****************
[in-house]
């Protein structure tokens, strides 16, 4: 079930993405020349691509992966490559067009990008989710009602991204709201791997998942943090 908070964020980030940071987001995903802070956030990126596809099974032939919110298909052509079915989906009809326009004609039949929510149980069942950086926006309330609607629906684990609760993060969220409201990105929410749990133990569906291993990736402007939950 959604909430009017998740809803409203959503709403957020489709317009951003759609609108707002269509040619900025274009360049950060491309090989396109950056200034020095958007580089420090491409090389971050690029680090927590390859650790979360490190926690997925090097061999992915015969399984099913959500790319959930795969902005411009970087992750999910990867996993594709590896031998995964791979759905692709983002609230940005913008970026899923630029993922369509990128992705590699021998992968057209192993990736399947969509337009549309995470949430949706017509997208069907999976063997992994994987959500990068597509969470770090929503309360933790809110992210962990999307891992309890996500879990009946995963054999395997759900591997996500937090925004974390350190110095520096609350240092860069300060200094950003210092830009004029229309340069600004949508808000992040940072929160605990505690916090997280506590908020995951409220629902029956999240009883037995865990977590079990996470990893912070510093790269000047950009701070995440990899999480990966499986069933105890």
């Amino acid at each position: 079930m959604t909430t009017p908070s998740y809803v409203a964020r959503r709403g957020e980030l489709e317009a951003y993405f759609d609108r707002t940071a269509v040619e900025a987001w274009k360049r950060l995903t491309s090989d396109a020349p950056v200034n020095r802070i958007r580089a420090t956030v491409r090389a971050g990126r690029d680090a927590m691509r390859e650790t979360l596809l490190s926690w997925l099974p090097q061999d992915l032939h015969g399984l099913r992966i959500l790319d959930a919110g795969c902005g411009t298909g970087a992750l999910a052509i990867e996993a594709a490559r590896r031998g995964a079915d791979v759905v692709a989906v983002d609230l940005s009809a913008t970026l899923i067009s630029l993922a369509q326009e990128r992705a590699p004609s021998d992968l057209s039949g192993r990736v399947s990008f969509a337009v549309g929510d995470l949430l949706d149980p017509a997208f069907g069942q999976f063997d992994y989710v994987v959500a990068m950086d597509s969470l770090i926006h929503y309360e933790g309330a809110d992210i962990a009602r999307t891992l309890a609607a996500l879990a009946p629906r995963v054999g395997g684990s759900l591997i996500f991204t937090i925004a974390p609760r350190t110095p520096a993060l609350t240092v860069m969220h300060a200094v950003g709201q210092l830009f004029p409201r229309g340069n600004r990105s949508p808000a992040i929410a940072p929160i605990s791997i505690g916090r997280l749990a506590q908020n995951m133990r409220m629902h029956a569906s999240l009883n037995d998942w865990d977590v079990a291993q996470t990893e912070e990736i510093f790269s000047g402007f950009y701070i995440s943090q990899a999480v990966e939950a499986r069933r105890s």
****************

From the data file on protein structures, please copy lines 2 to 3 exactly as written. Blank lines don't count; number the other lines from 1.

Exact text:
């Protein structure tokens, strides 16, 4: 079930993405020349691509992966490559067009990008989710009602991204709201791997998942943090 908070964020980030940071987001995903802070956030990126596809099974032939919110298909052509079915989906009809326009004609039949929510149980069942950086926006309330609607629906684990609760993060969220409201990105929410749990133990569906291993990736402007939950 959604909430009017998740809803409203959503709403957020489709317009951003759609609108707002269509040619900025274009360049950060491309090989396109950056200034020095958007580089420090491409090389971050690029680090927590390859650790979360490190926690997925090097061999992915015969399984099913959500790319959930795969902005411009970087992750999910990867996993594709590896031998995964791979759905692709983002609230940005913008970026899923630029993922369509990128992705590699021998992968057209192993990736399947969509337009549309995470949430949706017509997208069907999976063997992994994987959500990068597509969470770090929503309360933790809110992210962990999307891992309890996500879990009946995963054999395997759900591997996500937090925004974390350190110095520096609350240092860069300060200094950003210092830009004029229309340069600004949508808000992040940072929160605990505690916090997280506590908020995951409220629902029956999240009883037995865990977590079990996470990893912070510093790269000047950009701070995440990899999480990966499986069933105890």
């Amino acid at each position: 079930m959604t909430t009017p908070s998740y809803v409203a964020r959503r709403g957020e980030l489709e317009a951003y993405f759609d609108r707002t940071a269509v040619e900025a987001w274009k360049r950060l995903t491309s090989d396109a020349p950056v200034n020095r802070i958007r580089a420090t956030v491409r090389a971050g990126r690029d680090a927590m691509r390859e650790t979360l596809l490190s926690w997925l099974p090097q061999d992915l032939h015969g399984l099913r992966i959500l790319d959930a919110g795969c902005g411009t298909g970087a992750l999910a052509i990867e996993a594709a490559r590896r031998g995964a079915d791979v759905v692709a989906v983002d609230l940005s009809a913008t970026l899923i067009s630029l993922a369509q326009e990128r992705a590699p004609s021998d992968l057209s039949g192993r990736v399947s990008f969509a337009v549309g929510d995470l949430l949706d149980p017509a997208f069907g069942q999976f063997d992994y989710v994987v959500a990068m950086d597509s969470l770090i926006h929503y309360e933790g309330a809110d992210i962990a009602r999307t891992l309890a609607a996500l879990a009946p629906r995963v054999g395997g684990s759900l591997i996500f991204t937090i925004a974390p609760r350190t110095p520096a993060l609350t240092v860069m969220h300060a200094v950003g709201q210092l830009f004029p409201r229309g340069n600004r990105s949508p808000a992040i929410a940072p929160i605990s791997i505690g916090r997280l749990a506590q908020n995951m133990r409220m629902h029956a569906s999240l009883n037995d998942w865990d977590v079990a291993q996470t990893e912070e990736i510093f790269s000047g402007f950009y701070i995440s943090q990899a999480v990966e939950a499986r069933r105890s």